A cheap, old-school vaccine for tuberculosis has been used to restore blood sugar levels to near-normal in Type 1 diabetes patients, giving hope for affordable and effective treatments for the chronic and costly disease.
“Obviously it’s going to be jarring to some people. The last 15 years there’s been billions of dollars of immunotherapy in trials. Along we come with something that was before everyone’s eyes for 100 years,” said Dr. Denise Faustman, director of the Massachusetts General Hospital Immunobiology Laboratory, principal investigator and senior author of the recent paper. “And it appears to be filling a clinical gap that has not been filled with insulin.”
The experimental treatment, bacillus Calmette-Guerin, works by eliminating tissue-attacking cells and increasing production of T cells, which can prevent harmful autoimmune reaction, according to a paper published yesterday in the journal npj Vaccines.
The sample size was small, but the results were big. Three diabetes sufferers received two doses of the BCG vaccine starting in 2007. Six more patients were given the vaccine up to five years ago following promising signs of effectiveness, and 111 more were given the treatment recently.
Those who received the treatment saw a drop in hemoglobin A1c from an average of 7.26 to 6.18 — just above the normal levels, which are generally below 6.
Diabetes Type 1 is difficult to manage with insulin, which is the only available treatment. Most patients wear an insulin pump on one side and a glucose monitor on the other. But if too much insulin is administered, it can be deadly.
“Insulin is not a smart drug,” Faustman said. “Once you give someone more and more insulin it just keeps lowering blood sugar, and you could die.”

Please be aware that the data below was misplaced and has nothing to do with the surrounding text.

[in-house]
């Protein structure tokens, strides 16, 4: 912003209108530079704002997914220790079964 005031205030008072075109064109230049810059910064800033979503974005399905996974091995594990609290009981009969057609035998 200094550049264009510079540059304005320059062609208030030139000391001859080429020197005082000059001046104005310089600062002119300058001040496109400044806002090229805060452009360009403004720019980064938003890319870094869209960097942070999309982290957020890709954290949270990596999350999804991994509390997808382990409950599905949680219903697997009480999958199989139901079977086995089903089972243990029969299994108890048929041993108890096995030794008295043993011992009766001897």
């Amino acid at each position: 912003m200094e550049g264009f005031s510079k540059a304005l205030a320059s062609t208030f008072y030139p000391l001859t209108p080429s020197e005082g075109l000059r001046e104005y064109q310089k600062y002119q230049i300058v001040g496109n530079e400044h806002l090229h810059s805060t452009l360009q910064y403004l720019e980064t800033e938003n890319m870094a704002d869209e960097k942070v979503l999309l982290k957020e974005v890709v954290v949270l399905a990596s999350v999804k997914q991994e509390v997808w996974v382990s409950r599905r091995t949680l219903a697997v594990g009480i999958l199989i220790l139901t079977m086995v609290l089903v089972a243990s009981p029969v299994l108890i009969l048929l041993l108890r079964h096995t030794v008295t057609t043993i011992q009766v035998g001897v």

Not only that, but diabetes comes with an astronomical financial burden. The estimated cost of diabetes in 2017 in the U.S. was $327 billion dollars in 2017, up from $245 billion in 2012 — $237 billion in direct costs and $90 billion in indirect costs from lost productivity.
“The cost for insulin has skyrocketed over the past 15 years or so, even though it’s been around for 100 years,” said Dr. Anastassios Pittas, co-director of the Diabetes and Lipid Center at Tufts Medical Center, who was not involved with the study. “Treating patients has become very, very expensive.”
Type 1 diabetes also comes with the risk of other autoimmune conditions, such as thyroid problems, multiple sclerosis and celiac disease, Pittas said.
“It’s a very complicated disease that affects every single second of your life,” Pittas said. “Finding another treatment has been the holy grail.”
Faustman has been approved for Phase II, but others in the medical community say there is still a long way to go.
There need to be further studies with larger sample sizes, said Dr. Marie McDonnell, director of the Brigham and Women’s Diabetes Program.
“This is very preliminary, and that’s important,” McDonnell said. “But on a positive note, this kind of work should be encouraged and has to be certainly explained in clear terms to the community, so patients with Type 1 diabetes and families have the appropriate amount of hope.”